A winged missal
Looking for angel musicians through the over 700 pages of 'The Sherborne Missal' (1399-1407), one of the most lavishly illuminated English manuscripts from the late middle-ages, I was surprised to see that there were few angels
compared to contemporary manuscripts from the continent, and only few musical instruments can be devised in their hands.
Something that caught my attention besides the wealth of colors, the refined and varied ornaments and textures, is how the illuminator methodically depicts birds. Almost as if they have replaced musical instruments in the musical ornamentation of the mass. Many of them are accompanied by their Middle English names. In counterpoint to the chant, they create a colorful sonic picture, and if aided by imagination, they can create a surprisingly familiar sound of the music of the heavens.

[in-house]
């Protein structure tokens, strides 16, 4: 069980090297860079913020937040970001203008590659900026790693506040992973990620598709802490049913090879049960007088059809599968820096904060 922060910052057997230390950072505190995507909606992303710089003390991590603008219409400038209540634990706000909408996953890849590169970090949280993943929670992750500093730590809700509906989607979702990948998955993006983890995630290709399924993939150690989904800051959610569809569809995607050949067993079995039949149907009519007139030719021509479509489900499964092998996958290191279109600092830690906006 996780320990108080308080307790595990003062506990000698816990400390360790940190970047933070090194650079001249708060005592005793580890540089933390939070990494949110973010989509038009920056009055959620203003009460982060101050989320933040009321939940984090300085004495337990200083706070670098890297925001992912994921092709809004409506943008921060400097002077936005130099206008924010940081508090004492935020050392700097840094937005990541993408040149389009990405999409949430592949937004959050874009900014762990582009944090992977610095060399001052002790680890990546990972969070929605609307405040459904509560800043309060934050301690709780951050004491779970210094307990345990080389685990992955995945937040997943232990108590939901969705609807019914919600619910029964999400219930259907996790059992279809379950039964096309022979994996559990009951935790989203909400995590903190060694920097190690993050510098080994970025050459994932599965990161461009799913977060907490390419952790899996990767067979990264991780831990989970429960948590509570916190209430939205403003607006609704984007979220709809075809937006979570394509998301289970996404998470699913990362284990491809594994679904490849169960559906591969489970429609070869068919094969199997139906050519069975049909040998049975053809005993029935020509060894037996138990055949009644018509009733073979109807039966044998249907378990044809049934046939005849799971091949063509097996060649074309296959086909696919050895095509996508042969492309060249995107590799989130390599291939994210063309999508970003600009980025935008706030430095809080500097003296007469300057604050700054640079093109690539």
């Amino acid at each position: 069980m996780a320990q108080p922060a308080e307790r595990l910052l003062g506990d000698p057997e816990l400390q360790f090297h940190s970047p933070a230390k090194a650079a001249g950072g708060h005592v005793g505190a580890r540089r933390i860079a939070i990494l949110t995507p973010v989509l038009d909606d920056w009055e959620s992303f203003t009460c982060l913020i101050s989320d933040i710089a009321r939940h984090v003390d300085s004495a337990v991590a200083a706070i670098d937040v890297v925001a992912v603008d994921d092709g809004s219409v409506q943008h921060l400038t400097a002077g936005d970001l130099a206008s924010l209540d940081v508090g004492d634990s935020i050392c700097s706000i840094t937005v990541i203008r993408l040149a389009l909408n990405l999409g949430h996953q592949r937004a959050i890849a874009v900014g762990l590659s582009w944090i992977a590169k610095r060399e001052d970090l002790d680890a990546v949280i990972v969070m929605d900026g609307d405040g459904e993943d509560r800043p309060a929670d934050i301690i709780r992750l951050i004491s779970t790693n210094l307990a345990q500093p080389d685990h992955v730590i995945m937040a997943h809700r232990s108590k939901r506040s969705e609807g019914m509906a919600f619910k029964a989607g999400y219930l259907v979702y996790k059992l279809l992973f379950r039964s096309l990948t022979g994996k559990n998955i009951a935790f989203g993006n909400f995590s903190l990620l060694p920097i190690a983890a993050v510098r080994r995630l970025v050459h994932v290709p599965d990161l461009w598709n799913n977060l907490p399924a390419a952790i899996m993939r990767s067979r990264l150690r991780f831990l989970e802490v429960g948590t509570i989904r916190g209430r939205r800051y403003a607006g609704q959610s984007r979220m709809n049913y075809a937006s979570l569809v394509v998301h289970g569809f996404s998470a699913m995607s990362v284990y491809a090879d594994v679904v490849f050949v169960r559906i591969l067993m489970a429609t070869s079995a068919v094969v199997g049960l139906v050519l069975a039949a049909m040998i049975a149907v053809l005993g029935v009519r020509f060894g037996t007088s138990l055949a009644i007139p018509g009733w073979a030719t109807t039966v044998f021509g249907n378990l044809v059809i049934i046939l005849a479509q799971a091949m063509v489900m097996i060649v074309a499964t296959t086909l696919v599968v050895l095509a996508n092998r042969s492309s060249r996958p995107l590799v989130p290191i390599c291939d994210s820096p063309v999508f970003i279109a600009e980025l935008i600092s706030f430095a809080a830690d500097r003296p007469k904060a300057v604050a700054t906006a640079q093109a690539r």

"The Sherborne Missal is the largest, most lavishly decorated late medieval English service book to have survived the Reformation intact. The manuscript was made for the Benedictine abbey of St Mary’s in Sherborne, Dorset. It was probably produced between 1399-1407, since it contains portraits of Robert Bruyning, abbot of Sherborne (incumbent 1385-1415), portraits and arms of Richard Mitford, bishop of Salisbury (incumbent 1396-1407), and the coat of arms of Henry V as Prince of Wales (title held 1399-1413)."